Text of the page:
Strength of evidence

The evidence base for security and justice programming is generally weak, and much of the literature is normative, presenting recommendations with little empirical evidence about what works. There is little in the way of rigorous evaluation on the effects of institutional reform programmes on security and justice provision (Roseveare, 2013, p. 43).

Security and justice programming is highly context specific and there are few proven approaches or models (OECD-DAC, 2007a; Woodrow, 2013). In many cases interventions are based on implicit theories or are embedded in the skills, approaches, capacities, preferences and perspectives of individuals and organisations (Woodrow, 2013). In law and justice, ‘donor investments have been driven as much by theory as by evidence’ (AusAID, 2012, p. 13). Roseveare (2013) notes that while the available evidence is useful for understanding the different dimensions of the rule of law, it is less well suited to demonstrating the efficacy of particular donor interventions (p. 8). In general, there is not a ‘clear sense of what should be done, how it should be done, by whom, in what order, or how success may be determined’ (Desai et al., 2011, p. 243).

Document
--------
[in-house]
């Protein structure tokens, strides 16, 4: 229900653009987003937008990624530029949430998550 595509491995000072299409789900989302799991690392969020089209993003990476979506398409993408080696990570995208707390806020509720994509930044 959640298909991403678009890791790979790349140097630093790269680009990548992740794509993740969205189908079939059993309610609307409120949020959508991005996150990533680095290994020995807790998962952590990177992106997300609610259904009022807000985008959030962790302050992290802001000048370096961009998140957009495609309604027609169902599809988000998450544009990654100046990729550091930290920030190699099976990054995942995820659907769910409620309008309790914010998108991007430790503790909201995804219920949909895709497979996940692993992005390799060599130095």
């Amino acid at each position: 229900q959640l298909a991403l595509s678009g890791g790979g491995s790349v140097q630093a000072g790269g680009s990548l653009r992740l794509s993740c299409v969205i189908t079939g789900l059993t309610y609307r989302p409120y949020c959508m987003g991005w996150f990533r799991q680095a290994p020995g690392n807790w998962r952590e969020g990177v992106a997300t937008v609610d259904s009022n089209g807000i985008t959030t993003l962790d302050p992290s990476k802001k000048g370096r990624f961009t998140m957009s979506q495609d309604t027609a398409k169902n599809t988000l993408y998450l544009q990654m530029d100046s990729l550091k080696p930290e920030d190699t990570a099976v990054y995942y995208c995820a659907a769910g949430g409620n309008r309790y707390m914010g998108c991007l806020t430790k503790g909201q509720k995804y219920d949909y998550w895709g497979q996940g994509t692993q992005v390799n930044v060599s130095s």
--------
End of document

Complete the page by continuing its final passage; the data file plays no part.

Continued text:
• AusAID. (2012). Building on Local Strengths: Evaluation of Australian Law and Justice Assistance. Canberra: Australian Agency for International Development.
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  • Desai, D., Isser, D., & Woolcock, M. (2011). Rethinking Justice Reform in Fragile and Conflict-Affected States: The Capacity of Development Agencies and Lessons from Liberia and Afghanistan. In H. Cissé, D.D. Bradlow, & B. Kingsbury (Eds.), The World Bank Legal Review Volume 3: International Financial Institutions and Global Legal Governance. Washington D.C.: The World Bank.
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  • OECD-DAC. (2007a). Enhancing the Delivery of Justice and Security. Paris: OECD.
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  • Roseveare, C. (2013). Rule of law and international development. London: DFID.
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  • Woodrow, P. (2013). Practical Approaches to Theories of Change in Conflict, Security and Justice Programmes: Part 1: What they are, different types, how to develop and use them. London: DFID / CDA.
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